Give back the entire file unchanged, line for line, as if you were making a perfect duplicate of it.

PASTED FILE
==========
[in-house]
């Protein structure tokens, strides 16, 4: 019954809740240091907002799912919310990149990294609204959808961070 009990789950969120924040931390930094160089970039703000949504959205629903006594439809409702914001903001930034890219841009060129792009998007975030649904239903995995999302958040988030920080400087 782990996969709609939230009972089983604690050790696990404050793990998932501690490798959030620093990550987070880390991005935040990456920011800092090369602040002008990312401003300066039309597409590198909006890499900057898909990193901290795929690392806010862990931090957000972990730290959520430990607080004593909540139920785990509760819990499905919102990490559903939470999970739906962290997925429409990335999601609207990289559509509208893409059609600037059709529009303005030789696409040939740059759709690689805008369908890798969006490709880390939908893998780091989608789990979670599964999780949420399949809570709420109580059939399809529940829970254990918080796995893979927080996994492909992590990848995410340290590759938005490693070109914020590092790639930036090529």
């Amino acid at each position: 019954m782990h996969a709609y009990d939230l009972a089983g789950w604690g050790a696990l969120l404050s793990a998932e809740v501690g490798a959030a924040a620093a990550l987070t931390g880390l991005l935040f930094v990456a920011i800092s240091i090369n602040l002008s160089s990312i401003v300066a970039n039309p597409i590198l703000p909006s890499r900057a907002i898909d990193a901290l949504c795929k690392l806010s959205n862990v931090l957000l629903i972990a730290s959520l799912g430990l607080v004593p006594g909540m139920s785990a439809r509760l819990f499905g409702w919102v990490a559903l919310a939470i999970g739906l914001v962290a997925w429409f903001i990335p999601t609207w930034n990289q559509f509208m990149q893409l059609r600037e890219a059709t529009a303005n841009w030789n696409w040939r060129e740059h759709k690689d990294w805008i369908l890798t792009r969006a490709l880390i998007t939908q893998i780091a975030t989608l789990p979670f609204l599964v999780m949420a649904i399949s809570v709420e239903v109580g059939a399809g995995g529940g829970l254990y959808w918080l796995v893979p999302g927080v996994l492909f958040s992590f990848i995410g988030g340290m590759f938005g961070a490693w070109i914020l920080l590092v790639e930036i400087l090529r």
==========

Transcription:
[in-house]
């Protein structure tokens, strides 16, 4: 019954809740240091907002799912919310990149990294609204959808961070 009990789950969120924040931390930094160089970039703000949504959205629903006594439809409702914001903001930034890219841009060129792009998007975030649904239903995995999302958040988030920080400087 782990996969709609939230009972089983604690050790696990404050793990998932501690490798959030620093990550987070880390991005935040990456920011800092090369602040002008990312401003300066039309597409590198909006890499900057898909990193901290795929690392806010862990931090957000972990730290959520430990607080004593909540139920785990509760819990499905919102990490559903939470999970739906962290997925429409990335999601609207990289559509509208893409059609600037059709529009303005030789696409040939740059759709690689805008369908890798969006490709880390939908893998780091989608789990979670599964999780949420399949809570709420109580059939399809529940829970254990918080796995893979927080996994492909992590990848995410340290590759938005490693070109914020590092790639930036090529």
């Amino acid at each position: 019954m782990h996969a709609y009990d939230l009972a089983g789950w604690g050790a696990l969120l404050s793990a998932e809740v501690g490798a959030a924040a620093a990550l987070t931390g880390l991005l935040f930094v990456a920011i800092s240091i090369n602040l002008s160089s990312i401003v300066a970039n039309p597409i590198l703000p909006s890499r900057a907002i898909d990193a901290l949504c795929k690392l806010s959205n862990v931090l957000l629903i972990a730290s959520l799912g430990l607080v004593p006594g909540m139920s785990a439809r509760l819990f499905g409702w919102v990490a559903l919310a939470i999970g739906l914001v962290a997925w429409f903001i990335p999601t609207w930034n990289q559509f509208m990149q893409l059609r600037e890219a059709t529009a303005n841009w030789n696409w040939r060129e740059h759709k690689d990294w805008i369908l890798t792009r969006a490709l880390i998007t939908q893998i780091a975030t989608l789990p979670f609204l599964v999780m949420a649904i399949s809570v709420e239903v109580g059939a399809g995995g529940g829970l254990y959808w918080l796995v893979p999302g927080v996994l492909f958040s992590f990848i995410g988030g340290m590759f938005g961070a490693w070109i914020l920080l590092v790639e930036i400087l090529r």